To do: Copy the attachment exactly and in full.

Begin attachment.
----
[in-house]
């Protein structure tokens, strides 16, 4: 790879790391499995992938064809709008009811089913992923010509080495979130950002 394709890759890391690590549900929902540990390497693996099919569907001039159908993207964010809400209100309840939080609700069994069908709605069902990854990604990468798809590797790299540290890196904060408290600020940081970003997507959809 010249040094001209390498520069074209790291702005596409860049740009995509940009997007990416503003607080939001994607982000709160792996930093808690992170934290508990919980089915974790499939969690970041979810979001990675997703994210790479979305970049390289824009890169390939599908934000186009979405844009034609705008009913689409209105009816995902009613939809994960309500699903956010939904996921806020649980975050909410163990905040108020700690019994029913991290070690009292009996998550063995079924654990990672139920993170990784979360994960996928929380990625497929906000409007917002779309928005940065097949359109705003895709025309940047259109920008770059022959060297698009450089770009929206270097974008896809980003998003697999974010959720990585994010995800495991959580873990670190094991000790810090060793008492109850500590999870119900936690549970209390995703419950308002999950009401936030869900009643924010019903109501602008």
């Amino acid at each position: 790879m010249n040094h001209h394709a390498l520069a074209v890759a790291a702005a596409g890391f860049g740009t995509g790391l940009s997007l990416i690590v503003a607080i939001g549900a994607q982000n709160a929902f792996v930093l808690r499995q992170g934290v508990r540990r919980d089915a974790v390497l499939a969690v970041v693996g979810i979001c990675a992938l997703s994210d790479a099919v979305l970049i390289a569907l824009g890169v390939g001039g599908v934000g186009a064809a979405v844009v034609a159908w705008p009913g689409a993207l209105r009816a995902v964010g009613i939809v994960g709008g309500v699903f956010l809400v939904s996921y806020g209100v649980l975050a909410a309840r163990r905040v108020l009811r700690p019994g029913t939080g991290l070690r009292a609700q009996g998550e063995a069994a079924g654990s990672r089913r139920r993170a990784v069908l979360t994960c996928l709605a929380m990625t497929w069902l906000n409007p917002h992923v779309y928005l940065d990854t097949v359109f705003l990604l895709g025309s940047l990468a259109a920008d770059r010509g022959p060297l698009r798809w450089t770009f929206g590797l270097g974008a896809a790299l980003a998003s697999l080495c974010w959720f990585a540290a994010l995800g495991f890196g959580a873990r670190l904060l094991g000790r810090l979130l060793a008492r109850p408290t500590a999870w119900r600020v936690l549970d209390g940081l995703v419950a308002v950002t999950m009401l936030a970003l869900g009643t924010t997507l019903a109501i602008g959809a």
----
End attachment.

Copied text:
[in-house]
């Protein structure tokens, strides 16, 4: 790879790391499995992938064809709008009811089913992923010509080495979130950002 394709890759890391690590549900929902540990390497693996099919569907001039159908993207964010809400209100309840939080609700069994069908709605069902990854990604990468798809590797790299540290890196904060408290600020940081970003997507959809 010249040094001209390498520069074209790291702005596409860049740009995509940009997007990416503003607080939001994607982000709160792996930093808690992170934290508990919980089915974790499939969690970041979810979001990675997703994210790479979305970049390289824009890169390939599908934000186009979405844009034609705008009913689409209105009816995902009613939809994960309500699903956010939904996921806020649980975050909410163990905040108020700690019994029913991290070690009292009996998550063995079924654990990672139920993170990784979360994960996928929380990625497929906000409007917002779309928005940065097949359109705003895709025309940047259109920008770059022959060297698009450089770009929206270097974008896809980003998003697999974010959720990585994010995800495991959580873990670190094991000790810090060793008492109850500590999870119900936690549970209390995703419950308002999950009401936030869900009643924010019903109501602008």
């Amino acid at each position: 790879m010249n040094h001209h394709a390498l520069a074209v890759a790291a702005a596409g890391f860049g740009t995509g790391l940009s997007l990416i690590v503003a607080i939001g549900a994607q982000n709160a929902f792996v930093l808690r499995q992170g934290v508990r540990r919980d089915a974790v390497l499939a969690v970041v693996g979810i979001c990675a992938l997703s994210d790479a099919v979305l970049i390289a569907l824009g890169v390939g001039g599908v934000g186009a064809a979405v844009v034609a159908w705008p009913g689409a993207l209105r009816a995902v964010g009613i939809v994960g709008g309500v699903f956010l809400v939904s996921y806020g209100v649980l975050a909410a309840r163990r905040v108020l009811r700690p019994g029913t939080g991290l070690r009292a609700q009996g998550e063995a069994a079924g654990s990672r089913r139920r993170a990784v069908l979360t994960c996928l709605a929380m990625t497929w069902l906000n409007p917002h992923v779309y928005l940065d990854t097949v359109f705003l990604l895709g025309s940047l990468a259109a920008d770059r010509g022959p060297l698009r798809w450089t770009f929206g590797l270097g974008a896809a790299l980003a998003s697999l080495c974010w959720f990585a540290a994010l995800g495991f890196g959580a873990r670190l904060l094991g000790r810090l979130l060793a008492r109850p408290t500590a999870w119900r600020v936690l549970d209390g940081l995703v419950a308002v950002t999950m009401l936030a970003l869900g009643t924010t997507l019903a109501i602008g959809a």